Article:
Convection Section

Convection Section


The convection section is located in the cooler flue gas stream. It often contains rows of extended surface tubes to improve the efficiency of the furnace. The flue gases can be cooled to a very low temperature, but caution must be used to avoid going below the dew point of the flue gas with the metal temperature of the tubes or surface, since this could cause corrosion.

Extended Surfaces

Modern convection sections frequently use extended surface to increase the overall heat transfer efficiency of the fired heater. The most common extended surfaces are of the following types.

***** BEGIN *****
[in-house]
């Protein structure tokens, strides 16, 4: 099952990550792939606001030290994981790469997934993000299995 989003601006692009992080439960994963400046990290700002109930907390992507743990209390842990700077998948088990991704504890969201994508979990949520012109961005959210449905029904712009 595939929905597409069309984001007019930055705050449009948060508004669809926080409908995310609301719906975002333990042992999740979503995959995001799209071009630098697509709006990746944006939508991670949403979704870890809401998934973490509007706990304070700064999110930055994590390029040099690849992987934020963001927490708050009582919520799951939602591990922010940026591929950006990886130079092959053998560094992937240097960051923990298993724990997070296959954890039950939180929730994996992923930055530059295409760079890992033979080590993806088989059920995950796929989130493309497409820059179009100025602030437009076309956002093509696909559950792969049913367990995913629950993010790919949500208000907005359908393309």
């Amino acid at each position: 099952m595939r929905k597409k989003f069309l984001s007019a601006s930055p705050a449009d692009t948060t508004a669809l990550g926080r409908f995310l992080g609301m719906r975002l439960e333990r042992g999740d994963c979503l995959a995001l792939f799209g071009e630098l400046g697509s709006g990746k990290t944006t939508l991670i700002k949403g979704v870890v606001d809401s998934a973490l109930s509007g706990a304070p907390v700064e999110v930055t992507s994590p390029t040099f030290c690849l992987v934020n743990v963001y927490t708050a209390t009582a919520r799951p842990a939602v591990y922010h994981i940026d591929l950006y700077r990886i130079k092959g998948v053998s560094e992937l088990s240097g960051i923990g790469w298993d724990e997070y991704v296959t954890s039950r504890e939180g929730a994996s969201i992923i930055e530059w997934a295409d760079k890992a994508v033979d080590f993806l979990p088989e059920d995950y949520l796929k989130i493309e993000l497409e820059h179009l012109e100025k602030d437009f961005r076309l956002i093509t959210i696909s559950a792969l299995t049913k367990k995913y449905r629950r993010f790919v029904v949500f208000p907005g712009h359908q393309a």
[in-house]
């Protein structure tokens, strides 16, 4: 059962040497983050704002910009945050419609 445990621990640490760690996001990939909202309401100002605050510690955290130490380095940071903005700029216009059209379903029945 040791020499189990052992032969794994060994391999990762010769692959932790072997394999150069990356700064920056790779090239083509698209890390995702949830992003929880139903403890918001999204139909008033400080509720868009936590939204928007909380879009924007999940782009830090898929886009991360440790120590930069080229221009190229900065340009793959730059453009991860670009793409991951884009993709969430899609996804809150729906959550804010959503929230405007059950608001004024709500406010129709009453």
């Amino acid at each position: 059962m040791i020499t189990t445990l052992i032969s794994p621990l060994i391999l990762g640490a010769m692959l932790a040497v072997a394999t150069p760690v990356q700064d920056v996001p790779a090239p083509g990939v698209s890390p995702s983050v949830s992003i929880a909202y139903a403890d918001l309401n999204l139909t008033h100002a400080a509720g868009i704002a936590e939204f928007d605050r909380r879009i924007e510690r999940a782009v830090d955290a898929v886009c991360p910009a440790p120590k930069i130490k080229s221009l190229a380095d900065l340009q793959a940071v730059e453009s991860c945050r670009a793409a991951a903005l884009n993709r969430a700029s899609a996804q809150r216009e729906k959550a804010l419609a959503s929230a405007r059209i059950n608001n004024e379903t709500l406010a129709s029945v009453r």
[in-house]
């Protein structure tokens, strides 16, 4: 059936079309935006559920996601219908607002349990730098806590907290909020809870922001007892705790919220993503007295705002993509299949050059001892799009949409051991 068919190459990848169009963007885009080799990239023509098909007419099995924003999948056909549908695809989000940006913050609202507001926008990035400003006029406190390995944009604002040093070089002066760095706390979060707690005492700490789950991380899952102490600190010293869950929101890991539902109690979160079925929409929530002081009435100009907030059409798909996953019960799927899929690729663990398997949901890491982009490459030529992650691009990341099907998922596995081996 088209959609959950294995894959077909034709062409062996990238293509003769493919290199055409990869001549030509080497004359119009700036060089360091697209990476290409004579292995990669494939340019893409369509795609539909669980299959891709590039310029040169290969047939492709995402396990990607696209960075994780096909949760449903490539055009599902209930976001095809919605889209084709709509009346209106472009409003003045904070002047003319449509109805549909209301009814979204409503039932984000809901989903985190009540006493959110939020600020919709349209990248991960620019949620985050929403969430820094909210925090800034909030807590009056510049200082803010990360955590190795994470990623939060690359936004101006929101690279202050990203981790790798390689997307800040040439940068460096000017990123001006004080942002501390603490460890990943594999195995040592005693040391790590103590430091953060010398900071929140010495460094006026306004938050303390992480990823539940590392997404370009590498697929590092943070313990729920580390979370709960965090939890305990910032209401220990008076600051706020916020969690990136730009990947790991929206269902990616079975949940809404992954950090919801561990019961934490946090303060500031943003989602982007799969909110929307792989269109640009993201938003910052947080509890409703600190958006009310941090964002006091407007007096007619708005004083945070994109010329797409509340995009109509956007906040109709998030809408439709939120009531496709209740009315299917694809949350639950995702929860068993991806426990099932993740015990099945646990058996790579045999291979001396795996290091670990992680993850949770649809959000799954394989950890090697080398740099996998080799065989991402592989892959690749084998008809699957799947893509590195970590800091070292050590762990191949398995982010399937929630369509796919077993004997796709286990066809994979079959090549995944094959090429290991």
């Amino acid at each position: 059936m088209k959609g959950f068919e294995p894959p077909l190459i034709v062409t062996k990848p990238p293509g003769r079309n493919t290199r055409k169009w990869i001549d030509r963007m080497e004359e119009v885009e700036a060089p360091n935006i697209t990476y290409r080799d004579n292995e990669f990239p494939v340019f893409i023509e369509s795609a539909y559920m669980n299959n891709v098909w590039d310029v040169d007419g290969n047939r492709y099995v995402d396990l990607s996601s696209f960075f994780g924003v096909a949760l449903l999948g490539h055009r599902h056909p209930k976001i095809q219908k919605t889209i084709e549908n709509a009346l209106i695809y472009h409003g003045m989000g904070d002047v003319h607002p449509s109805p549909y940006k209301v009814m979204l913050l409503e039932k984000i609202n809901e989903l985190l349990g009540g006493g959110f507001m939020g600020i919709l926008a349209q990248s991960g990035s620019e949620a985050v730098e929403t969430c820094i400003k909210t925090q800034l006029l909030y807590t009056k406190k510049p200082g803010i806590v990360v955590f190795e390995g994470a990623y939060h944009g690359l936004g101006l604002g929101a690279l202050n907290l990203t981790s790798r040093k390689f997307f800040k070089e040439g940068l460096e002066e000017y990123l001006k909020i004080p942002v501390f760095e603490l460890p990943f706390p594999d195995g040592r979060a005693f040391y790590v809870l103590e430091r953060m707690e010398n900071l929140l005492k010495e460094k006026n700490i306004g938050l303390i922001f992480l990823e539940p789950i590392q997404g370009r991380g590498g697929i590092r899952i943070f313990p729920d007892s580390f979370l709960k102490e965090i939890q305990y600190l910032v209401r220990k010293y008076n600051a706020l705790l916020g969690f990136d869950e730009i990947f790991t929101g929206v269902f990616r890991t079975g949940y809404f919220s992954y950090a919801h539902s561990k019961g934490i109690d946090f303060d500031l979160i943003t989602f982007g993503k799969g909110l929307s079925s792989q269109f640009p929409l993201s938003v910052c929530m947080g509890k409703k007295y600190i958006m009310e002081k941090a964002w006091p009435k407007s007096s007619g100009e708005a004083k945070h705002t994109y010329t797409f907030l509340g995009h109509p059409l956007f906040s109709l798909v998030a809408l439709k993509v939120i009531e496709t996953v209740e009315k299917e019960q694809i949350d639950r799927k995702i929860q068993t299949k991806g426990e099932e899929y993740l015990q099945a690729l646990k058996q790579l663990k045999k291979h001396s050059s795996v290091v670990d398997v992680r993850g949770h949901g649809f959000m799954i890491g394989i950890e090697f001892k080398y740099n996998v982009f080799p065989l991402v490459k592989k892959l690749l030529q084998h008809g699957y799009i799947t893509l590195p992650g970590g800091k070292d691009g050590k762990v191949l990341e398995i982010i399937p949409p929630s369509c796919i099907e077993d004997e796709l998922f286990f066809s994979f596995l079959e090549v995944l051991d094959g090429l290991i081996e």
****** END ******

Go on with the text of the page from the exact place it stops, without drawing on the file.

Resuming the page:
Segmented Fins:
These are usually one of the two types shown below.
High Frequency
Continuously Welded
SegHR1 SegHR2
Standard Frequency
Spot Welded
SegSR1 SegSR2

The standard frequency, spot welded, design is not used in fired heaters very often since this design is normally selected when using very thin, high density finning such as in a large heat recovery boiler. Most fired heater convections seldom use fins less than 0.049 inch thick. The standard frequency, spot welded fin also has a foot which presents a place where corrosion can occur if flue gases are corrosive or moisture is present.

Solid Fins:
These are the most popular fins for modern fired heaters.
High Frequency
Continuously Welded
Solid1 Solid2
Stud Fins:
These are used generally when the fuel is No. 6 or higher.
Resistance
Welded
Stud1 Stud2

Thermal rating procedures for all these extended surface types are presented in section 4, Heat Transfer Concepts. Both segmented fin types are rated using the same formulas.